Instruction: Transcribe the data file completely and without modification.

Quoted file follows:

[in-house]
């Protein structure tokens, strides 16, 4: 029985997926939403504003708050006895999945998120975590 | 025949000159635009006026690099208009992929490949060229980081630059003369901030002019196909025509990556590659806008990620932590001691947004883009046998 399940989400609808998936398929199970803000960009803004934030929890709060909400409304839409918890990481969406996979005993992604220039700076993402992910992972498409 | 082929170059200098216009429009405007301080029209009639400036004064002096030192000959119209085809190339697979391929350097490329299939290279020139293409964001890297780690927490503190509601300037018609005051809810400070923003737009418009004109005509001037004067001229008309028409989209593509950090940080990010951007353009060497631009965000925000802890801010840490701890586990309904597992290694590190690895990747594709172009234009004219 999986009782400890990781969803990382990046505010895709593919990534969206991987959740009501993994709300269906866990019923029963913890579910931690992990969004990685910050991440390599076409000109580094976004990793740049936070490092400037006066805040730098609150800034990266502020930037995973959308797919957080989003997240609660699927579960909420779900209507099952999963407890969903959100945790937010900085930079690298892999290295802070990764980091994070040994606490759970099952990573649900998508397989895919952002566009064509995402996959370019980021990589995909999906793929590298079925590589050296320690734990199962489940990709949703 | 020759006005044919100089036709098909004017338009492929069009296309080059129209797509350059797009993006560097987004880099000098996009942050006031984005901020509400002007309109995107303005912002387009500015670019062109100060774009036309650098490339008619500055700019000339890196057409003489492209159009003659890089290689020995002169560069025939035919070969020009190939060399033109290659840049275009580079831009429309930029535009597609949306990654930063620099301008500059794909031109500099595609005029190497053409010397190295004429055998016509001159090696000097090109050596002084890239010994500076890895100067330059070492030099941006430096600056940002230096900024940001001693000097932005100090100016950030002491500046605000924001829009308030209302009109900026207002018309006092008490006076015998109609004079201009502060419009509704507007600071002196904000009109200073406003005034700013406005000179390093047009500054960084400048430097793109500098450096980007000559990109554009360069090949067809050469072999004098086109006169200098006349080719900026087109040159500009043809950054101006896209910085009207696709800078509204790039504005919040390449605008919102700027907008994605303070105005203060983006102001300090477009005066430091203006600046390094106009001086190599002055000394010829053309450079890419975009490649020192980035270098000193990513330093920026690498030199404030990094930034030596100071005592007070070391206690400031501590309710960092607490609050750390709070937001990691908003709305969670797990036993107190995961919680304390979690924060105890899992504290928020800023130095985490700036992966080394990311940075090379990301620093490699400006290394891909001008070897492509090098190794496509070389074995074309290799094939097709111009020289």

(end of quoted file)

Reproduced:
[in-house]
């Protein structure tokens, strides 16, 4: 029985997926939403504003708050006895999945998120975590 | 025949000159635009006026690099208009992929490949060229980081630059003369901030002019196909025509990556590659806008990620932590001691947004883009046998 399940989400609808998936398929199970803000960009803004934030929890709060909400409304839409918890990481969406996979005993992604220039700076993402992910992972498409 | 082929170059200098216009429009405007301080029209009639400036004064002096030192000959119209085809190339697979391929350097490329299939290279020139293409964001890297780690927490503190509601300037018609005051809810400070923003737009418009004109005509001037004067001229008309028409989209593509950090940080990010951007353009060497631009965000925000802890801010840490701890586990309904597992290694590190690895990747594709172009234009004219 999986009782400890990781969803990382990046505010895709593919990534969206991987959740009501993994709300269906866990019923029963913890579910931690992990969004990685910050991440390599076409000109580094976004990793740049936070490092400037006066805040730098609150800034990266502020930037995973959308797919957080989003997240609660699927579960909420779900209507099952999963407890969903959100945790937010900085930079690298892999290295802070990764980091994070040994606490759970099952990573649900998508397989895919952002566009064509995402996959370019980021990589995909999906793929590298079925590589050296320690734990199962489940990709949703 | 020759006005044919100089036709098909004017338009492929069009296309080059129209797509350059797009993006560097987004880099000098996009942050006031984005901020509400002007309109995107303005912002387009500015670019062109100060774009036309650098490339008619500055700019000339890196057409003489492209159009003659890089290689020995002169560069025939035919070969020009190939060399033109290659840049275009580079831009429309930029535009597609949306990654930063620099301008500059794909031109500099595609005029190497053409010397190295004429055998016509001159090696000097090109050596002084890239010994500076890895100067330059070492030099941006430096600056940002230096900024940001001693000097932005100090100016950030002491500046605000924001829009308030209302009109900026207002018309006092008490006076015998109609004079201009502060419009509704507007600071002196904000009109200073406003005034700013406005000179390093047009500054960084400048430097793109500098450096980007000559990109554009360069090949067809050469072999004098086109006169200098006349080719900026087109040159500009043809950054101006896209910085009207696709800078509204790039504005919040390449605008919102700027907008994605303070105005203060983006102001300090477009005066430091203006600046390094106009001086190599002055000394010829053309450079890419975009490649020192980035270098000193990513330093920026690498030199404030990094930034030596100071005592007070070391206690400031501590309710960092607490609050750390709070937001990691908003709305969670797990036993107190995961919680304390979690924060105890899992504290928020800023130095985490700036992966080394990311940075090379990301620093490699400006290394891909001008070897492509090098190794496509070389074995074309290799094939097709111009020289």